Mark Tinker, head of Axa Framlington Asia, gave delegates many persuasive reasons why they should not get caught up in the widespread fears of a Chinese meltdown and the impact of that on the global economy. Here is a summary of a paper he provided to delegates, in which he referred to the doubters as ‘panda bears’ and even ‘sinophobes’, plus feedback from a fellow believer in the Chinese economy – Sam Sicilia, chief investment officer of HOSTPLUS, who was on the session with Tinker.

One of the key starting points for Tinker’s faith in China is the parallel with the US economy in the early 2000s.

“Almost all the negatives being thrown at China were also thrown (mainly by the same people) at the US as it climbed a multi-year “wall of worry” during the post dot com era, as well as post the GFC,” he says.

“The list is similar, too much debt, lack of credibility in monetary policy, panics about inflation, followed by deflation, a belief that corporate earnings are all fake.

“Throw in a property bubble, in fact throw in constant talk of bubbles, a broad contempt for the ability of ‘naive’ equity investors and periodic panics about a weak currency and you have a pretty transferable template.”

Central to Tinker’s thesis is that volatility in China’s equity markets does not necessarily reflect problems with the underlying Chinese economy. A point also echoed by Sicilia.

“Recent market moves have emphasised the fragility of markets now liquidity has been driven out by regulation. Market mechanics are amplifying rather than dampening momentum,” Sicilia says.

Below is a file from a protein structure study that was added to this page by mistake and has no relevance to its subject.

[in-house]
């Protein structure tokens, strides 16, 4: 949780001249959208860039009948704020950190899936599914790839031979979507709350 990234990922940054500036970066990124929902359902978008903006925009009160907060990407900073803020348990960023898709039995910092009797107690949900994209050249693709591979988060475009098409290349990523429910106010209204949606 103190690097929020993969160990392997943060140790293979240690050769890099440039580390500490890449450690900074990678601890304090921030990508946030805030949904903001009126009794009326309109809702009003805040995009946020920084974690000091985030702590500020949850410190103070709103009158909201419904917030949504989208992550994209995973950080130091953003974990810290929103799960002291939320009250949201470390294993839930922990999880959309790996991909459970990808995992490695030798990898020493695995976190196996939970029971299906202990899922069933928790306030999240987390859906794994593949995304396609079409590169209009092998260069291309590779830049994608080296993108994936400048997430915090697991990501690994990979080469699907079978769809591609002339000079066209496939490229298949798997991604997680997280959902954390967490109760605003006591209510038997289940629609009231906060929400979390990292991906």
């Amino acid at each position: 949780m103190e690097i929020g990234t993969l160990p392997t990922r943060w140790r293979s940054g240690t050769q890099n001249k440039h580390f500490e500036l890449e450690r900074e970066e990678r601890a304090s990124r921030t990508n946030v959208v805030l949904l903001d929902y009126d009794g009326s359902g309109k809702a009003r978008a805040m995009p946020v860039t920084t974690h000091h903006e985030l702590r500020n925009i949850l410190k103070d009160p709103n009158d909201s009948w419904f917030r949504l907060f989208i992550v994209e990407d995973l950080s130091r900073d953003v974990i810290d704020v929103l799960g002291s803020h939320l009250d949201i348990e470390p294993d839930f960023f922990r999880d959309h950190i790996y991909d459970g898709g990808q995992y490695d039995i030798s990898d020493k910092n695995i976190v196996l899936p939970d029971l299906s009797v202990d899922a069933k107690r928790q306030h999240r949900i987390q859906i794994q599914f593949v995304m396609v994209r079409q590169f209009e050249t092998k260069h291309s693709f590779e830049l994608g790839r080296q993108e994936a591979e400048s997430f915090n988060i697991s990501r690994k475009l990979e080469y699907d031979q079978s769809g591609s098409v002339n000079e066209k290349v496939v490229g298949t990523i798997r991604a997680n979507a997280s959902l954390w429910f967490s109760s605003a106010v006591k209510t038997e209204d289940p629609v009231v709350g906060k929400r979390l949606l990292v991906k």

“Capitulation in China related trades including currencies commodities and emerging markets is being justified on the basis that Chinese fundamentals have changed. They haven’t.”

One of Tinker’s most interesting pieces of analysis is on the property market, which he believes investors have over simplified in their fears. He points out that tier 1 and tier 2 cities do not have excess supply and are effectively a sellers’ market. Tier 3 cities do have excess supply, he says, but losses in these cities are unlikely to spread contagion or impact the growing popularity of quality property in the major cities.

On the related issue of high levels of debt, he believes again that the analysis is misplaced.

“Debt to GDP matters far more if it is foreign currency, this isn’t,” he says. “Moreover much local government debt is backed with high quality assets and can (and I believe will be) restructured to turn the debts into long term investable assets.”

Tinker is a believer in the Chinese government’s five year plan and not least the enormity of the level of economic activity required to achieve this. One measure he finds particularly compelling is that retail sales are growing at 10 per cent per annum.

He says: “The economy is so big that even 4 per cent growth would make it a significant contributor to overall world growth (currently it provides around a quarter of all growth).”
Tinker believes the heart of poor analysis of China lies in location.

“The further people are from China the more certain they appear to be, and they are mostly negative,” he says. “Sitting here in Hong Kong, I have to say that I am neither as certain, nor as bearish as the Western consensus appears to be.”